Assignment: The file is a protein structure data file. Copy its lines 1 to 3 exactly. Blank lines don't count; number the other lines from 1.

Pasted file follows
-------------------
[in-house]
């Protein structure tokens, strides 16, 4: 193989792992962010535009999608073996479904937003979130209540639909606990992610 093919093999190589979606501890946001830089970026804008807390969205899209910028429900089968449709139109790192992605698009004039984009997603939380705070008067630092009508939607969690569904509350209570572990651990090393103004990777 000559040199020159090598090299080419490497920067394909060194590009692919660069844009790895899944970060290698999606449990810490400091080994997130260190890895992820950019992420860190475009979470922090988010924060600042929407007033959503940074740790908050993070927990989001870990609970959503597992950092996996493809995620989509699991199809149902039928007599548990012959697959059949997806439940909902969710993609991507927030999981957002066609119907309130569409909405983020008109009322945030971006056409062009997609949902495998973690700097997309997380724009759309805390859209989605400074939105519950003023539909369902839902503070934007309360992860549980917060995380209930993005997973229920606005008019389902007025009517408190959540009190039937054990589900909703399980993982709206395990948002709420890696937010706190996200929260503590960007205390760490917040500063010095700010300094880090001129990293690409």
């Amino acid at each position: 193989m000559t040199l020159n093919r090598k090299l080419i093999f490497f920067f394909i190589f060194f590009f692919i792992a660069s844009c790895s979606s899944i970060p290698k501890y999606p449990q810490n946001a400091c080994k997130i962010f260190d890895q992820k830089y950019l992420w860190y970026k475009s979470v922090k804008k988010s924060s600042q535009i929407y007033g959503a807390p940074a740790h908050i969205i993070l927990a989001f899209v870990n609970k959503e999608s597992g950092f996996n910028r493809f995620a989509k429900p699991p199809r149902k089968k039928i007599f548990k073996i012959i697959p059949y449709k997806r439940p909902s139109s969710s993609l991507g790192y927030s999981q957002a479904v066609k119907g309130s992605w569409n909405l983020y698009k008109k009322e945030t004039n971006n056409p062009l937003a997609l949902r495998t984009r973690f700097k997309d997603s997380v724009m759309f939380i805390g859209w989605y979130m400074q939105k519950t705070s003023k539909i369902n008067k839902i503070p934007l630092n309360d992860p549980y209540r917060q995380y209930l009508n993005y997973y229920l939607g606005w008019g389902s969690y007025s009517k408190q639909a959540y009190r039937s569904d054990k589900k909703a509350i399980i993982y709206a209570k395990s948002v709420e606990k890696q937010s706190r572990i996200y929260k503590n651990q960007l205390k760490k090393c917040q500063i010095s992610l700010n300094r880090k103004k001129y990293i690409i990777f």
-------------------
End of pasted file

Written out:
[in-house]
């Protein structure tokens, strides 16, 4: 193989792992962010535009999608073996479904937003979130209540639909606990992610 093919093999190589979606501890946001830089970026804008807390969205899209910028429900089968449709139109790192992605698009004039984009997603939380705070008067630092009508939607969690569904509350209570572990651990090393103004990777 000559040199020159090598090299080419490497920067394909060194590009692919660069844009790895899944970060290698999606449990810490400091080994997130260190890895992820950019992420860190475009979470922090988010924060600042929407007033959503940074740790908050993070927990989001870990609970959503597992950092996996493809995620989509699991199809149902039928007599548990012959697959059949997806439940909902969710993609991507927030999981957002066609119907309130569409909405983020008109009322945030971006056409062009997609949902495998973690700097997309997380724009759309805390859209989605400074939105519950003023539909369902839902503070934007309360992860549980917060995380209930993005997973229920606005008019389902007025009517408190959540009190039937054990589900909703399980993982709206395990948002709420890696937010706190996200929260503590960007205390760490917040500063010095700010300094880090001129990293690409």
């Amino acid at each position: 193989m000559t040199l020159n093919r090598k090299l080419i093999f490497f920067f394909i190589f060194f590009f692919i792992a660069s844009c790895s979606s899944i970060p290698k501890y999606p449990q810490n946001a400091c080994k997130i962010f260190d890895q992820k830089y950019l992420w860190y970026k475009s979470v922090k804008k988010s924060s600042q535009i929407y007033g959503a807390p940074a740790h908050i969205i993070l927990a989001f899209v870990n609970k959503e999608s597992g950092f996996n910028r493809f995620a989509k429900p699991p199809r149902k089968k039928i007599f548990k073996i012959i697959p059949y449709k997806r439940p909902s139109s969710s993609l991507g790192y927030s999981q957002a479904v066609k119907g309130s992605w569409n909405l983020y698009k008109k009322e945030t004039n971006n056409p062009l937003a997609l949902r495998t984009r973690f700097k997309d997603s997380v724009m759309f939380i805390g859209w989605y979130m400074q939105k519950t705070s003023k539909i369902n008067k839902i503070p934007l630092n309360d992860p549980y209540r917060q995380y209930l009508n993005y997973y229920l939607g606005w008019g389902s969690y007025s009517k408190q639909a959540y009190r039937s569904d054990k589900k909703a509350i399980i993982y709206a209570k395990s948002v709420e606990k890696q937010s706190r572990i996200y929260k503590n651990q960007l205390k760490k090393c917040q500063i010095s992610l700010n300094r880090k103004k001129y990293i690409i990777f």